Our Consultants

Bill Gessner, 1947–2019

east-aurora-food-coop

Contact

phone

mail

EXPERTISE

Expansion Planning, Business Development, Financial Pro Forma, Capital Campaigns

Profile Video

  • Profile Overview

  • Articles from CDS Consulting publications

  • Articles in Cooperative Grocer

  • Other works by Bill Gessner, 1947–2019

Profile Overview arrow

  • Profile Overview arrow
  • Profile Overview
  • Articles from CDS Consulting publications
  • Articles in Cooperative Grocer or other publications
  • Other works by Bill Gessner, 1947–2019

Bill Gessner died on the evening of January 14, 2019, at Courage Kenny Center in Golden Valley, Minnesota, where he was in rehab following a stroke at the end of November 2018. A memorial service and celebration of his life will be held in the spring

Bill and a dear friend, Carolyn King, had enjoyed a wonderful night out for music, his first outing from rehab, but after going to bed back in his room, he suffered cardiac arrest and died quickly. His body will be cremated and the remains buried next to his parents in Walhalla Cemetery in eastern North Dakota.

Bill was described this way in his 2012 induction into the Cooperative Hall of Fame: “Loyal, loving, generous, unassuming, humorous, playful, even quirky. Thoughtful, visionary, patient, determined, incredibly strategic.”

Bill loved playing tennis nearly every day for years with friends far and wide. Neither his busy schedule nor any physical limitations could get in the way of his tennis sessions with friends. Bill also loved songwriting and playing music and enjoyed a national network of musicians and music lovers. He recorded several CDs with his own compositions, beginning with “Welcome to Gessnerville, Pop. 19.” From his college years onward, his joy in songwriting and playing music was a permanent gift.

From his origins in Minot and at the University of North Dakota, he went on to a notable career in food co-ops: as a store manager in Grand Forks, N.D., and as part of the Common Health Warehouse, which served the northern regions; then as a member and manager at a worker-owned cooperative distributor in the Twin Cities, Roots and Fruits. With this background he began advising other food co-ops, also serving on the board of Northcountry Cooperative Development Fund.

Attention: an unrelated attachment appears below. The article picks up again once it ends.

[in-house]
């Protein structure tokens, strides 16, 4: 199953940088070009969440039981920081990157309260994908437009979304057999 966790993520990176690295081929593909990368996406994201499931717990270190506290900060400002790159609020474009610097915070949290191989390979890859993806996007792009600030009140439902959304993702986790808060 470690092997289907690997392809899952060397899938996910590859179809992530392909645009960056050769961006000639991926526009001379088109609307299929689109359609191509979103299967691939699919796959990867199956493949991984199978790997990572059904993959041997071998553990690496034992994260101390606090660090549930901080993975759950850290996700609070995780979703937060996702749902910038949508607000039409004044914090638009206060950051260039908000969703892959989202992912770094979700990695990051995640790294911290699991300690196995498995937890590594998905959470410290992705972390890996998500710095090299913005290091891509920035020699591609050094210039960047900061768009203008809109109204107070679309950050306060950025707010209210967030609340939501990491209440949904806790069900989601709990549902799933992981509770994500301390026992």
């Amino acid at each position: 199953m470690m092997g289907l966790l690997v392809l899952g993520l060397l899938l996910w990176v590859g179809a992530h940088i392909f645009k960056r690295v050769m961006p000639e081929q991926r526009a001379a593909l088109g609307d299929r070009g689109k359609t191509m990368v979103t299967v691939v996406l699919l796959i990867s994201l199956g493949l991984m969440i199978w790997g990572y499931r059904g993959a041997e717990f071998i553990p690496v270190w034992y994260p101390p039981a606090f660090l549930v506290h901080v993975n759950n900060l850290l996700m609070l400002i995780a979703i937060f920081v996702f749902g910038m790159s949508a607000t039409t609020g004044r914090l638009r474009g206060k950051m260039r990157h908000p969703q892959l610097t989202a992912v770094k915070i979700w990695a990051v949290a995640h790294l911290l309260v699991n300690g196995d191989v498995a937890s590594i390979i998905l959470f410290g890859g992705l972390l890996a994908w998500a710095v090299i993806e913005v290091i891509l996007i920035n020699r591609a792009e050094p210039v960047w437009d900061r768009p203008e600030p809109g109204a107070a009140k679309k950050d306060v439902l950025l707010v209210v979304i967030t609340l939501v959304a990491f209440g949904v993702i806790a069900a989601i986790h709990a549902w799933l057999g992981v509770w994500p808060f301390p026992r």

This work led him to form a consulting team, North Country Development Services, in 1988, followed by the 1991 founding of Cooperative Development Services (CDS). For 17 years, Bill recruited many of our best food co-op leaders and trainers to this team, after which it moved out from under its parent organization to become CDS Consulting Co-op.

Bill was an advisor to the Midwest Cooperative Grocers Association, and he also was part of a respected co-op team that put together the initial proposal for the current generation of food co-ops' first unifying body, the National Cooperative Grocers Association, and was a key part of the team that led the successful reorganization in 2004.

Several years later, upon Bill’s induction to the Cooperative Hall of Fame in 2012, CDS Consulting Co-op member Marilyn Scholl noted that, “Bill was instrumental in the growth from that humble beginning to an organization that today includes 22-member consultants, serves over 200 food cooperative clients... Bill’s influence set in motion the powerful idea that people and organizations could specialize in the nurturing of cooperative business—that it is good work, mission-driven, right livelihood.”

In the years since then, Bill’s impact and that of his colleagues has grown even larger. He has helped hundreds of food co-ops across the country through his astute grasp of the essentials of cooperative associations—balancing the needs of the business and the needs of the association, his kind but persistent questioning, and his gentle humor—even though he claimed he never could tell a joke. He left no immediate family connections beyond his cousins, but hundreds of close friends in remarkably diverse fields—music, tennis, and building successful cooperatives—will mourn his loss and celebrate his wonderful influence.

In co-ops and music and more, it would be impossible to count the number of people who will say, “I wouldn't be where I am without Bill Gessner’s support.”